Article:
The 4th Dimension was screened as part of the Philadelphia Film Festival. My curiosity was piqued with this enigmatic description in the festival guide:
A superbly crafted, dark and meditative film, delving into the supernatural, quantum physics, psychosis and other unseen dimensions that should (perhaps) be left unexplained.
It’s tempting not to give away the farm here, so you can experience this disturbing film for yourself in a “Blair Witch” sort of way. But I am also aching to tell you that the last ten minutes pulls the entire film together. So there–as you sit through the first 70 excruciating minutes, bear in mind that relief will come. (And if you want to know what happens, read the spoiler commentary).
The story is a depiction of how Jack (played by Louis Morabito) sees life. Prior to the film’s denouement, the film is in crisp black and white, with a dreamlike 1930s feel to it (think Metropolis or Charlie Chaplin). At the point the story begins to unravel (or make sense), we change to color. As co-directors Tom Mattera and Dave Mazzoni describe it, that’s when reality sets in for Jack. That’s also when the audience realizes what the film is all about.
Jack works in an antique shop and lives in a basement somewhere. You really don’t know what the present is, whether or not he is a mathematical genius or just a quack with a time travel obsession. But he has OCD (Obsessive Compulsive Disorder) and was obviously traumatized as a child, having seen his mother (die? …We don’t know for sure). We do know, however (from one of the film’s only lucent moments), that Jack believes in the possibility of a 4th dimension. We are made to feel that its existence might save him from his personal dragons. Jack says: “If we exist in a 2-dimensional world and cannot sense or comprehend a 3rd dimension, that doesn’t mean it does not exist. Why then can’t there be a 4th dimension?”
The soundtrack is an original score by John Avarese, industrial techno instrumental music that brings to mind the music of Eraserhead. It adds to the depth of the anxiously impending dread throughout the film.
I would have given the 4th Dimension 4 out of 5 stars, if it hadn’t been for the Q&A session after the screening. This nudged it into the 5-star zone. As with many offerings in a film festival, the director, actors, producers, etc. may be on hand. After the movie was shown here at the Philadelphia Film Festival, the emcee at the International House (U of Penn campus) introduced the entire cast, along with the co-directors, and invited the audience to hit them with questions.
SPOILER COMMENTARY BELOW
We don’t really get a sense of place until the last 15 minutes of the film, where Jack is riding a SEPTA commuter train (SEPTA is Philadelphia’s regional rail line). He ends up walking through a field to a series of abandoned stone buildings. This is, or was, the Philadelphia Hospital for the Insane, or Byberry State Hospital as it is more commonly called.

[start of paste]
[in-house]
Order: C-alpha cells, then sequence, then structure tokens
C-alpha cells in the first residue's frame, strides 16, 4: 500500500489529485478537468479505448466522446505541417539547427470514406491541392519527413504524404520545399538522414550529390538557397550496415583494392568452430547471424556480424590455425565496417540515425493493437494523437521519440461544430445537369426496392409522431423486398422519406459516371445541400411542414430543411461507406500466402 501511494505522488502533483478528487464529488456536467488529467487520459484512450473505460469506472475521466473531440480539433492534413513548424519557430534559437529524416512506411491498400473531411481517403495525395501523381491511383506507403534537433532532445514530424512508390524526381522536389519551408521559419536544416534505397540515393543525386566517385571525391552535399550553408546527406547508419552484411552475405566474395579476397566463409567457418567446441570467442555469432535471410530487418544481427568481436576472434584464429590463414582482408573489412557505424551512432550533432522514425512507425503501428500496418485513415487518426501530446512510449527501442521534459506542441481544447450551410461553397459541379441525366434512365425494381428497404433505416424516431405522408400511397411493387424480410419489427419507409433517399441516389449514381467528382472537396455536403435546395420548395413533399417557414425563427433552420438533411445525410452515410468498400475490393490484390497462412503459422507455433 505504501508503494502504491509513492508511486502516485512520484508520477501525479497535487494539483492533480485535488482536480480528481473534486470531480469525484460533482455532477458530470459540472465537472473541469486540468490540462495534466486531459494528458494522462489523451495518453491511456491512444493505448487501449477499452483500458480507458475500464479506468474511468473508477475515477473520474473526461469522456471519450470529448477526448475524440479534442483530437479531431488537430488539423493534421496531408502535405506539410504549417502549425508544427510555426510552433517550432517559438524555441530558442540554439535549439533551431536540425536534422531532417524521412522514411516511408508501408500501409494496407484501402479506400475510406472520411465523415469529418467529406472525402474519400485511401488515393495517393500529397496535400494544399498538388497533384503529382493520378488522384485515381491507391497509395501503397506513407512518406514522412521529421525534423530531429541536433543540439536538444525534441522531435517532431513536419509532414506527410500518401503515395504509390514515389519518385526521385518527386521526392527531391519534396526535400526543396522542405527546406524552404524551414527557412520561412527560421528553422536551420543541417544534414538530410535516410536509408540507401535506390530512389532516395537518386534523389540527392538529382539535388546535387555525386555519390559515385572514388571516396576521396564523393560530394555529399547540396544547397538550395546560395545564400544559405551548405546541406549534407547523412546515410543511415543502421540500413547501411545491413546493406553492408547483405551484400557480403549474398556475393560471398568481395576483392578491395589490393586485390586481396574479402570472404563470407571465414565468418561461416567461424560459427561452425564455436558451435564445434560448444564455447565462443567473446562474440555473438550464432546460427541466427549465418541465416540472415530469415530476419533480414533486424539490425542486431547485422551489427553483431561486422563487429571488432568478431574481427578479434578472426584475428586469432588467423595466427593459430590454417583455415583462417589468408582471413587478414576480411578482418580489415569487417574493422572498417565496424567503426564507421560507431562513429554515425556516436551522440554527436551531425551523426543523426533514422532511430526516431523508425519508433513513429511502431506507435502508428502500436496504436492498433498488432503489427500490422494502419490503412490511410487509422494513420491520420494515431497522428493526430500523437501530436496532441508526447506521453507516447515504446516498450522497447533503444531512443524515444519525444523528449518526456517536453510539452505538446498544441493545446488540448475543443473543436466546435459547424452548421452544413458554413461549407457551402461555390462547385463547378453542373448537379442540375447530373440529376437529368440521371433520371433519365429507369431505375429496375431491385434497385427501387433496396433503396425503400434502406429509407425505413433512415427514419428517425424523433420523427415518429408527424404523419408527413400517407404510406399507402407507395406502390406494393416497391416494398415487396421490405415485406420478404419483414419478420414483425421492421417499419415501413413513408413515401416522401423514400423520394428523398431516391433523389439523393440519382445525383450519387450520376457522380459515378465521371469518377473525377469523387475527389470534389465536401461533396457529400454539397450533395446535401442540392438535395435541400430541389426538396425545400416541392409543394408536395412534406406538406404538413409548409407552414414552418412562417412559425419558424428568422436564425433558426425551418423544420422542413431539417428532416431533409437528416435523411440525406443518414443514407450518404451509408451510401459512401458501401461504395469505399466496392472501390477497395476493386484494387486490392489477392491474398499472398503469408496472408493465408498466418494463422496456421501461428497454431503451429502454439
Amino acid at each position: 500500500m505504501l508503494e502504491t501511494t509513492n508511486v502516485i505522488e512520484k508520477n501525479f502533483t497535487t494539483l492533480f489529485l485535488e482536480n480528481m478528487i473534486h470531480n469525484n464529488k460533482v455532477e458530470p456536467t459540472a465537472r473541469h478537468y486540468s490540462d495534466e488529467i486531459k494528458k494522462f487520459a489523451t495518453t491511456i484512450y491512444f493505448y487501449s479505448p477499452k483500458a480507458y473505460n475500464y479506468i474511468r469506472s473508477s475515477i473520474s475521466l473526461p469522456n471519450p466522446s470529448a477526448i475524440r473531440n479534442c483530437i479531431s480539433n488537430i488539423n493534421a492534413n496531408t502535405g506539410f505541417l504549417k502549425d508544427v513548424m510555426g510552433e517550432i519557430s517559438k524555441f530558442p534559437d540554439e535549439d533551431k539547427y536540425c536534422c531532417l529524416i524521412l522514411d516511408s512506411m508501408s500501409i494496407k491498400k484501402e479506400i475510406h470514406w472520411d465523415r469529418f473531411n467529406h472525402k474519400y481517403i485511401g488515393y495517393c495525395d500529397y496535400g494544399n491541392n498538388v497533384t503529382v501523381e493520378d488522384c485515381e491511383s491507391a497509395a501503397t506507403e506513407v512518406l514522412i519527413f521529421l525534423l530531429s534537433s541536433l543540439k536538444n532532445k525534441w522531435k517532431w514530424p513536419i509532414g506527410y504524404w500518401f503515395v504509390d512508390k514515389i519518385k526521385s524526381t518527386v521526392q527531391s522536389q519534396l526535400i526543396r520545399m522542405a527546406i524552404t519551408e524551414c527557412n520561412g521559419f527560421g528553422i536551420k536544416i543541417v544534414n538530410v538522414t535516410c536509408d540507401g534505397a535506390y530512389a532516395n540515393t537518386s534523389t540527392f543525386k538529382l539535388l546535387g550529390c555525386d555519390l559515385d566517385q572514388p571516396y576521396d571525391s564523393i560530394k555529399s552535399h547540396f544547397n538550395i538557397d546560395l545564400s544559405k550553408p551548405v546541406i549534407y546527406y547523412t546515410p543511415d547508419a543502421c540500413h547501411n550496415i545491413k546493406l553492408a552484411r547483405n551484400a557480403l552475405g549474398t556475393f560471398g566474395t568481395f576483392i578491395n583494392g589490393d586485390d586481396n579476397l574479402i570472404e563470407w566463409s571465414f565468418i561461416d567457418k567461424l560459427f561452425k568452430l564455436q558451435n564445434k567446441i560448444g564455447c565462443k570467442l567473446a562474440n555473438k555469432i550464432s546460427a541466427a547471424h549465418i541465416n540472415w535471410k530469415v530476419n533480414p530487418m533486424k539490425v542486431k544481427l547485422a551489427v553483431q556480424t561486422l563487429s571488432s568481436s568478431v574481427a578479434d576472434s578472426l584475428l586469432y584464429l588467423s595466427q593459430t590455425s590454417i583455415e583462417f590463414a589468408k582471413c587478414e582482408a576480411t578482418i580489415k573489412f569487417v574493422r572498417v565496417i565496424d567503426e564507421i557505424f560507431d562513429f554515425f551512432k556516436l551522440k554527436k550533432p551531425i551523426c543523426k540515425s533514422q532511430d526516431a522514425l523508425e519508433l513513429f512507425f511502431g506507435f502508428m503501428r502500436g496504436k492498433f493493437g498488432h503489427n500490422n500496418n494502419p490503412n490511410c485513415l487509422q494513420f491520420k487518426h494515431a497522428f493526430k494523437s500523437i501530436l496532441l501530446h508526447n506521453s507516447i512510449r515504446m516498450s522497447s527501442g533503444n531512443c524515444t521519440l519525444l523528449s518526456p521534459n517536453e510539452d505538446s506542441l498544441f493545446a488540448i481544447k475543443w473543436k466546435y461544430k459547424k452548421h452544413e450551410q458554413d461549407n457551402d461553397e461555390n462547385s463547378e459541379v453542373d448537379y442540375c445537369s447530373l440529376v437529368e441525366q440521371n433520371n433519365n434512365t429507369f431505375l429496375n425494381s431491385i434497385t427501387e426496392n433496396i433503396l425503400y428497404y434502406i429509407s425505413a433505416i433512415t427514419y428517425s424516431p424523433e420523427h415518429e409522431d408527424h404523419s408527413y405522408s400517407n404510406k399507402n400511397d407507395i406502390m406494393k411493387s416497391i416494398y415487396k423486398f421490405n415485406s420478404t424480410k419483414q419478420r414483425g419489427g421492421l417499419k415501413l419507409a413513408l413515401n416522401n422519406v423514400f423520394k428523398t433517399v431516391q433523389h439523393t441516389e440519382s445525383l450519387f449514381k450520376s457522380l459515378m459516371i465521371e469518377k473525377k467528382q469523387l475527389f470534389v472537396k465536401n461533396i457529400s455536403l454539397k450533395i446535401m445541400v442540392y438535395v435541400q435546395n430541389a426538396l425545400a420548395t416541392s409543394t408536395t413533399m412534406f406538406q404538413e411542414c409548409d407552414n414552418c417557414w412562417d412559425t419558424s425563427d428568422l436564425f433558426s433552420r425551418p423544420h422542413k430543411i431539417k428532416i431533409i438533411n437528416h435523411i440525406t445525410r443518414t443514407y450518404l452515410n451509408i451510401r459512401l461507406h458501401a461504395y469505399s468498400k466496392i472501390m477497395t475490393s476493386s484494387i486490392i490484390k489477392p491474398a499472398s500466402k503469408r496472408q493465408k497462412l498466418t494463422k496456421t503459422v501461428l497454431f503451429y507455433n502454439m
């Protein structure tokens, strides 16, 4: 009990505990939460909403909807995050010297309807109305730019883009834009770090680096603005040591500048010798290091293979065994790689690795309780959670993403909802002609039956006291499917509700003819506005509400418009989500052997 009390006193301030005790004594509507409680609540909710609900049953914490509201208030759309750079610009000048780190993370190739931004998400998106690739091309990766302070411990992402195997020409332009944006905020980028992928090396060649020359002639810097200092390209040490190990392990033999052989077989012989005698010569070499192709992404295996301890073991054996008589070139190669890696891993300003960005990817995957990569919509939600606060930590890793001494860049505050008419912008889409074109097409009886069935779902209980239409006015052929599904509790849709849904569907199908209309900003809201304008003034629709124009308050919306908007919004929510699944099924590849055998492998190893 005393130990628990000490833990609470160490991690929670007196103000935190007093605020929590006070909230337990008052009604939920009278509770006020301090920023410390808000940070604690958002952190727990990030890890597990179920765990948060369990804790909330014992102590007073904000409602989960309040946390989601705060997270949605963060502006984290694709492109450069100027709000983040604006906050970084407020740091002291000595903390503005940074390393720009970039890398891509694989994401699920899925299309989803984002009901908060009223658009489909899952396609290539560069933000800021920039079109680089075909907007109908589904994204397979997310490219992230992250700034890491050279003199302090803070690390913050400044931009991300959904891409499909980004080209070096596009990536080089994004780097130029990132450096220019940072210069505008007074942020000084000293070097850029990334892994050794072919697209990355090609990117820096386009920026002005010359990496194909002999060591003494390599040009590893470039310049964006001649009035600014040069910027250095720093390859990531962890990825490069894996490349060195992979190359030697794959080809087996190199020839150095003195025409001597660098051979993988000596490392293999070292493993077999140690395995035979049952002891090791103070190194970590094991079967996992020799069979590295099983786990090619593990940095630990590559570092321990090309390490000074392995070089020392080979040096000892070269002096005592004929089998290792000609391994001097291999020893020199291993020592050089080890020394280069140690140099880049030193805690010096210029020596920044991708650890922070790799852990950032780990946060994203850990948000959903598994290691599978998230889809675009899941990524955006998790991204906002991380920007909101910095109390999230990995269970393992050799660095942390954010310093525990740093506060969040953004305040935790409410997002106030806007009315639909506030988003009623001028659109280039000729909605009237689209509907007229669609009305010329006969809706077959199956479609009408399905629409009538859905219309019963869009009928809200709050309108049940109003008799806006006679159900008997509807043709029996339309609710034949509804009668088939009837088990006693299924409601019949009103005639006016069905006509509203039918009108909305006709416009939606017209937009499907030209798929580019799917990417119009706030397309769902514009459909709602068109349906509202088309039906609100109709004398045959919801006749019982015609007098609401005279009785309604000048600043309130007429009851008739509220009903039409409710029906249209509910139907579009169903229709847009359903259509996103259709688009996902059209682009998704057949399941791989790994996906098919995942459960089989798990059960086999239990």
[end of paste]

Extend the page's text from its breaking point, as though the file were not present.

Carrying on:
Byberry mental hospital in Northeast Philadelphia was notorious in the 1950s for overcrowding and understaffing. Reports of cruel treatment of patients abound. In addition to sexual exploitation and starvation, frontal lobotomies, shock therapy, and various other experiments were performed there-think “One Flew Over the Cuckoo’s Nest.”
According to Weird USA, Philadelphia State Hospital in Northeast Philadelphia’s Byberry section, was closed in 1990, and has since been left to deteriorate. In its heyday, it had over 50 buildings and housed 7,000 patients. Today there are about 27 huge buildings left, all connected by tunnels, some of which can be accessed in the basements of buildings.
After it was closed down, many of the thousands of patients were reportedly just ‘let go.’ Local lore has it that the some of the homeless people who’ve taken up residence in the dozens of building ruins are former residents who’ve made their way ‘home.’ Such is the story of our main character in The 4th Dimension.
In the final minutes of the film, we see Jack locate his former cell (may as well call them that-the hallways look exactly like the cell blocks at Philadelphia’s Eastern State Penitentiary), wherein he screams and stabs at his notebook of scientific calculations with a mixture of terrifying frustration. During this emotionally wrenching scene, his case worker (played by Kate LaRoss) finds him, and we assume she leads him to a safer place.
Why was Byberry used in the film? Co-directors Dave Mazzoni and Tom Mattera grew up with the legends and physically in the neighborhood. Byberry is one of the more popular local destinations for urban decay thrill seekers. Many like to be spooked by old padded cells and solitary confinement rooms. Mazzoni and Mattera wanted to acknowledge Byberry’s presence, its ghosts, and its effect on the neighborhood before it is demolished. The film was a 4-year project and Byberry State Hospital is scheduled for demolition in 2006.